It’s been four long years since Glissando released the critically acclaimed ‘With Our Arms Wide Open We March Towards the Burning Sea’ and the duo finally return this November with a new record ‘The World Without Us’.
The new material bares Glissando’s trademark of ethereal voices and tip-toing piano melodies but the overall sound is richer and more expansive. Epic swells of strings and guitars sore above the drones and field recordings to create an intense yet fragile noise. The dynamics of the new record are also apparent and through the use of an array of guests there is a new depth and ambition to Glissando that portrays the songs in their truest form. ‘The World Without Us’ moves slowly between dark shadows and into more hopeful territory throughout, it’s not afraid to be silent when the moment arrives but it’s also capable of enormous, echoing, choral and string crescendoes in one subtle movement.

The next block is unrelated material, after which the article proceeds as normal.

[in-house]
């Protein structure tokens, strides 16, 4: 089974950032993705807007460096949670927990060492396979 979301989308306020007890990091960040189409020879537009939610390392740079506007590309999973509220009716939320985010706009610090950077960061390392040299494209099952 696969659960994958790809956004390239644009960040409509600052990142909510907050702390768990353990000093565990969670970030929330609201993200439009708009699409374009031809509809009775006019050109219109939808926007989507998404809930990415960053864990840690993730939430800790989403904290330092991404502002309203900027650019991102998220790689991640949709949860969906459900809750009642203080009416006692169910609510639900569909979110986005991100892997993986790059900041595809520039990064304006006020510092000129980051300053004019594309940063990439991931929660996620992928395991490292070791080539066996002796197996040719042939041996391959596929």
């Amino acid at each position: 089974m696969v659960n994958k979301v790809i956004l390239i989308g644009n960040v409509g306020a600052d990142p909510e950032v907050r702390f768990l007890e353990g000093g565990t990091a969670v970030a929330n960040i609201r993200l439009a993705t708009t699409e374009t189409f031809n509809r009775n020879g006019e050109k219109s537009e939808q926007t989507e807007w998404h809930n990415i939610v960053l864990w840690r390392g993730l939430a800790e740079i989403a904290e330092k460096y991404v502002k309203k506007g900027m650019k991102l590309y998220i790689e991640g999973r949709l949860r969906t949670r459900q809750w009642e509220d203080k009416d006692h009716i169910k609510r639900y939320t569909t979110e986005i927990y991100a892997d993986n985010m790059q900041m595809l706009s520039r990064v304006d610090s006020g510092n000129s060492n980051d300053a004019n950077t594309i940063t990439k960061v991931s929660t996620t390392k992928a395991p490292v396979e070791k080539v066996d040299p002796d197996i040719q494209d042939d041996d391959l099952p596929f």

Since Glissando’s debut in 2008 Elly May Irving and Richard Knox have experimented with countless different live set-ups and members ranging from simple, more immediate shows as a duo through to a 7-piece group. Never tied to a specific ideal of how to play the material, it enabled the group to tour heavily for a couple of years in the UK and Europe whilst recording a follow-up album but inevitably this process took it toll. Knox began new projects; ‘The Rustle of the Stars’ (with Frederic D. Oberland of FareWell Poetry) and later A-Sun Amissa (which also features regular Glissando member Angela Chan) which weighed heavily on the amount of studio time he could commit to Glissando.
May 2012 saw the decision of Irving and Knox to finally complete the record they had been tentatively working on for four years and the final stages came together relatively quickly. Knox produced and pre-mixed the record in his own Cloud Blunt Moon studio in Leeds before heading to Paris to complete the final mixing session with Oberland at his Magnum Diva studio.
The material on ‘The World Without Us’ stretches back the full four years with the likes of The Long Lost and Of Silence which previously featured on a highly limited edition double-A-side single. The title track is also an older song which has been morphed and reworked over the years. The duo knew these songs were too strong to leave off the record and pushed to find ways of hitting the same standard with the newer tracks like ‘Companion’ which is almost Scott Walker-esque in the vocal delivery, marking a dynamic change in the way Irving is using her voice.